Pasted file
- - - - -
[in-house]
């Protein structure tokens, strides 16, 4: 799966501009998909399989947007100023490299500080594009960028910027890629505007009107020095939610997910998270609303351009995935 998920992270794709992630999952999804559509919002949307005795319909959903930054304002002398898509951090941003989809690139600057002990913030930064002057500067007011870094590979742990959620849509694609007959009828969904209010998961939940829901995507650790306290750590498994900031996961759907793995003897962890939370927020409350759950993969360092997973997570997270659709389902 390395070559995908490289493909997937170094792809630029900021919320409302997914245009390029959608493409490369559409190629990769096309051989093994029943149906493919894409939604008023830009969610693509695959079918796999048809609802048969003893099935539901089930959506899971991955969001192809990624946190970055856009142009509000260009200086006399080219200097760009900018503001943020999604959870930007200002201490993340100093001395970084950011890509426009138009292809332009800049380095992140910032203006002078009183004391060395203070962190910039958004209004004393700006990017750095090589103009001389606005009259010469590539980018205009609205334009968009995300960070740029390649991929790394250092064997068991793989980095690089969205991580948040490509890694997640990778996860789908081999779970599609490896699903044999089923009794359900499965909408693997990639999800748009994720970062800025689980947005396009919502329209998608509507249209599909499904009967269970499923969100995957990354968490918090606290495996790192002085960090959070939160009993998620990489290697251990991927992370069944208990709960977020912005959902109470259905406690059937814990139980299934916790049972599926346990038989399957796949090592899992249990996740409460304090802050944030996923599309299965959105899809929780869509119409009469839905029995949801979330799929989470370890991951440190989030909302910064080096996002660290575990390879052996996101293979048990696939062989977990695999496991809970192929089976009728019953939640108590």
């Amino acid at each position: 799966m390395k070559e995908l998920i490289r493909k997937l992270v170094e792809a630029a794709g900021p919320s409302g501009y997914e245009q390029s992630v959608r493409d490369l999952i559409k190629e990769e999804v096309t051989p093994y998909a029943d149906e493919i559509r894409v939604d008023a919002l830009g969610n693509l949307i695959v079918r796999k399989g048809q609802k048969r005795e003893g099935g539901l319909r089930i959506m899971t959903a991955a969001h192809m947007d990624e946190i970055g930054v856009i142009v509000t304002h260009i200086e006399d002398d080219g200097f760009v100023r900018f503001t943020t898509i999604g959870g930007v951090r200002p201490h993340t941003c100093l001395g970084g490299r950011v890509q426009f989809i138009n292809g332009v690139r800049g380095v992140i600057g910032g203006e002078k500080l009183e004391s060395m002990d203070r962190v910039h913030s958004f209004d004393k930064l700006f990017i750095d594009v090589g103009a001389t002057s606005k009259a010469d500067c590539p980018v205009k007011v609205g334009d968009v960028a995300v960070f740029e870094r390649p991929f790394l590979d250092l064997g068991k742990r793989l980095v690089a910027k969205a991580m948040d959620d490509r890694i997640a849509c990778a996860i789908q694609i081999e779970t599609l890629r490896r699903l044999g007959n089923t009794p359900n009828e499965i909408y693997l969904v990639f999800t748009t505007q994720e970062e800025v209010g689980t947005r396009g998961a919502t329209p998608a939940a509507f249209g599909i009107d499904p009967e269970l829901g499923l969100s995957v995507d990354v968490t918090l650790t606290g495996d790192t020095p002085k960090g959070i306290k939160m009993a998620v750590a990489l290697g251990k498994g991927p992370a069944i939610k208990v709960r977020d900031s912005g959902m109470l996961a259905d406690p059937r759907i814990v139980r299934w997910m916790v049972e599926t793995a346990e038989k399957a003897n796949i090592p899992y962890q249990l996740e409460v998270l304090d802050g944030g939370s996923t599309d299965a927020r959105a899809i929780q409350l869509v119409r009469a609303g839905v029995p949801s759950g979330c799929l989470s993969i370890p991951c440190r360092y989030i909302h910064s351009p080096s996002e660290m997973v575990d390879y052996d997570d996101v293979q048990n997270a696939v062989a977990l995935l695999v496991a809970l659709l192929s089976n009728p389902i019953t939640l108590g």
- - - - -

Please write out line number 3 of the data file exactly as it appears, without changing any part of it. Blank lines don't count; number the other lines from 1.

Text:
């Amino acid at each position: 799966m390395k070559e995908l998920i490289r493909k997937l992270v170094e792809a630029a794709g900021p919320s409302g501009y997914e245009q390029s992630v959608r493409d490369l999952i559409k190629e990769e999804v096309t051989p093994y998909a029943d149906e493919i559509r894409v939604d008023a919002l830009g969610n693509l949307i695959v079918r796999k399989g048809q609802k048969r005795e003893g099935g539901l319909r089930i959506m899971t959903a991955a969001h192809m947007d990624e946190i970055g930054v856009i142009v509000t304002h260009i200086e006399d002398d080219g200097f760009v100023r900018f503001t943020t898509i999604g959870g930007v951090r200002p201490h993340t941003c100093l001395g970084g490299r950011v890509q426009f989809i138009n292809g332009v690139r800049g380095v992140i600057g910032g203006e002078k500080l009183e004391s060395m002990d203070r962190v910039h913030s958004f209004d004393k930064l700006f990017i750095d594009v090589g103009a001389t002057s606005k009259a010469d500067c590539p980018v205009k007011v609205g334009d968009v960028a995300v960070f740029e870094r390649p991929f790394l590979d250092l064997g068991k742990r793989l980095v690089a910027k969205a991580m948040d959620d490509r890694i997640a849509c990778a996860i789908q694609i081999e779970t599609l890629r490896r699903l044999g007959n089923t009794p359900n009828e499965i909408y693997l969904v990639f999800t748009t505007q994720e970062e800025v209010g689980t947005r396009g998961a919502t329209p998608a939940a509507f249209g599909i009107d499904p009967e269970l829901g499923l969100s995957v995507d990354v968490t918090l650790t606290g495996d790192t020095p002085k960090g959070i306290k939160m009993a998620v750590a990489l290697g251990k498994g991927p992370a069944i939610k208990v709960r977020d900031s912005g959902m109470l996961a259905d406690p059937r759907i814990v139980r299934w997910m916790v049972e599926t793995a346990e038989k399957a003897n796949i090592p899992y962890q249990l996740e409460v998270l304090d802050g944030g939370s996923t599309d299965a927020r959105a899809i929780q409350l869509v119409r009469a609303g839905v029995p949801s759950g979330c799929l989470s993969i370890p991951c440190r360092y989030i909302h910064s351009p080096s996002e660290m997973v575990d390879y052996d997570d996101v293979q048990n997270a696939v062989a977990l995935l695999v496991a809970l659709l192929s089976n009728p389902i019953t939640l108590g």